Wednesday, July 4, 2018

Independence Day.  2018

Almost three years ago I spent a week helping to represent women and children in a “family detention” prison in South Texas.  This group was part of the “surge” of asylum seekers from Central America, overwhelmingly from three countries: El Salvador, Guatemala, and Honduras.

I wasn’t that well prepared for this.  But I wanted to help support an initiative to provide legal representation for these women and children.  In my early years of practice as an immigration lawyer, I had been heavily involved in asylum work, mostly with people arriving from Somalia, Ethiopia, etc.  Ramon, my associate and a native Spanish speaker, did the heavy lifting in working with these women, and then later returned for several months to continue working with them.

Lots of people have chronicled the detention of women and children at Dilley, Texas, and I don’t need to go over all that ground again, except to point out a few things.  Prior policies had been to permit asylum seekers to enter the country if they could show a “credible fear” of persecution.  They would be given notice for a future court date and released to prepare for that eventual hearing.  As the surge intensified, the administration sought to discourage the flow and began detaining families, sometimes for extended periods.  In the early days of this policy, more than 90% of the families arriving were determined not to have a credible fear and were sent back.  As volunteer lawyers started showing up, that number dropped dramatically. 

But prolonged detention was still a real humanitarian problem.  Lawsuits resulted in the Flores decision which set limits on how long children could be detained in certain kinds of facilities (like the private prison at Dilley).  Cynical attempts were made to qualify the Dilley prison as a “child care facility” so that detention could be maintained.  Finally, women and children began being released with ankle monitors or bonds to ensure attendance at their asylum hearings.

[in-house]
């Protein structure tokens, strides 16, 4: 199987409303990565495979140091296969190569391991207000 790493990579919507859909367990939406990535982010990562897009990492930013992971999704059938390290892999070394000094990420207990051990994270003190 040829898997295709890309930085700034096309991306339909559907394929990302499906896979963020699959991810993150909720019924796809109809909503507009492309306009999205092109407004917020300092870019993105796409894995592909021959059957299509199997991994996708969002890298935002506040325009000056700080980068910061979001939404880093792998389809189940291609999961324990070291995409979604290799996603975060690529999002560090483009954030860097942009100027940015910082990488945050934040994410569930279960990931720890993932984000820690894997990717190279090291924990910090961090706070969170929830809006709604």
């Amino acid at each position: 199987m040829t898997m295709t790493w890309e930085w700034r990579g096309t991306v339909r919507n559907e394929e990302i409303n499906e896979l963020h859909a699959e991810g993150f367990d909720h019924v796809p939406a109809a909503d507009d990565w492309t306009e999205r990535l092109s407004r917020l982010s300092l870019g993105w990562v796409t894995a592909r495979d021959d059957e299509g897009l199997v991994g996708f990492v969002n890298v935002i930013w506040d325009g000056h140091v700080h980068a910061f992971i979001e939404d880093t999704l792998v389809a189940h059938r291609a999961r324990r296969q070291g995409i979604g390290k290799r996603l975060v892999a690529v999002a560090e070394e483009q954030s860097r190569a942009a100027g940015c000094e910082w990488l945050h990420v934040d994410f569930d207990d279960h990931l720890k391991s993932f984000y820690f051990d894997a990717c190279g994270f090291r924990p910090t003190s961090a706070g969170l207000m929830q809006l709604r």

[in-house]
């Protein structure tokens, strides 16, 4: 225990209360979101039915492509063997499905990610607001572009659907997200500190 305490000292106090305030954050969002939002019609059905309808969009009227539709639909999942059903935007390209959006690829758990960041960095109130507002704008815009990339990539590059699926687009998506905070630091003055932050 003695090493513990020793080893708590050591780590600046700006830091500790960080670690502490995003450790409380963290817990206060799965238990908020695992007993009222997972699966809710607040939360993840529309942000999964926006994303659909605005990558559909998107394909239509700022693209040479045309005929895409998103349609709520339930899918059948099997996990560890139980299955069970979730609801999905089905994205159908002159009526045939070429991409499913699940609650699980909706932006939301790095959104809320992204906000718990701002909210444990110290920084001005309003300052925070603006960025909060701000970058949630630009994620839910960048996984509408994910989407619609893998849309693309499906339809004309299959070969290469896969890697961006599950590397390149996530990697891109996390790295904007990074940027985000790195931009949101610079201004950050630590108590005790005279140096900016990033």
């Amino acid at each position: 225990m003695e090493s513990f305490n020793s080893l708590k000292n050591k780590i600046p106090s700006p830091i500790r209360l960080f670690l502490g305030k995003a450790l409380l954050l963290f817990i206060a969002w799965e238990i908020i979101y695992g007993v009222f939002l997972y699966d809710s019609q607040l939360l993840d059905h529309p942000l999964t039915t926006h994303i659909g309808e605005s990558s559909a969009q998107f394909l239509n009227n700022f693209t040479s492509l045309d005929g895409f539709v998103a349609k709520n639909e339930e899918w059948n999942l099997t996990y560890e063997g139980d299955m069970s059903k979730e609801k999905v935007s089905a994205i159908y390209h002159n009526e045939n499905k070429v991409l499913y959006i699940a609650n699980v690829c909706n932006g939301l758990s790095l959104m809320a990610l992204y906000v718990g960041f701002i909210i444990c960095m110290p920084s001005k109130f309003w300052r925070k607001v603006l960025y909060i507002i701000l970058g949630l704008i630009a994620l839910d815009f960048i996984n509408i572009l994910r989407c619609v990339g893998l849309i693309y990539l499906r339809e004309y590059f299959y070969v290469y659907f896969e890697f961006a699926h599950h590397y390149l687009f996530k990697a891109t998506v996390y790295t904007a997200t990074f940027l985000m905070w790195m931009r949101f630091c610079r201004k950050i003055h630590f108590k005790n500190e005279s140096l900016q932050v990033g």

I should clarify that these events took place during the Obama administration.  We did not support family detention for asylum seekers during that time, and do not now.  Children do not belong in prison, even with their mothers.  But that is not to be confused with the current attempts at “deterrence” by the Trump administration, which have included charging asylum seekers with criminal entry and forcing the separation of children from their families, a situation that has still not been rectified, and is nothing short of a humanitarian evil.

It should also be noted that although the Trump administration has announced no more family separations, the apparent plan is to provide for long term family detention.  They have sought to modify the Flores requirements.

Again, children do not belong in prison.  We referred to the prison at Dilley as “baby jail.”

This would seem to be self-evident, that children don’t belong in prison.  Lots of people have described the damaging effects on developing children to undergo this kind of loss of freedom.

Make no mistake.  These private prisons like the one at Dilley are real prisons.  Guards are everywhere.  We had to go through metal detectors every day.  I had a can of peanuts confiscated because, although the can was cardboard, the bottom was aluminum.  One female attorney was told she couldn’t enter the facility with high heels.  We weren’t allowed to touch or hug the children.  We weren’t allowed to even bring in crayons and coloring books.  I would bring in M&Ms for myself and then slip one to a child every now and then when the guards weren’t looking.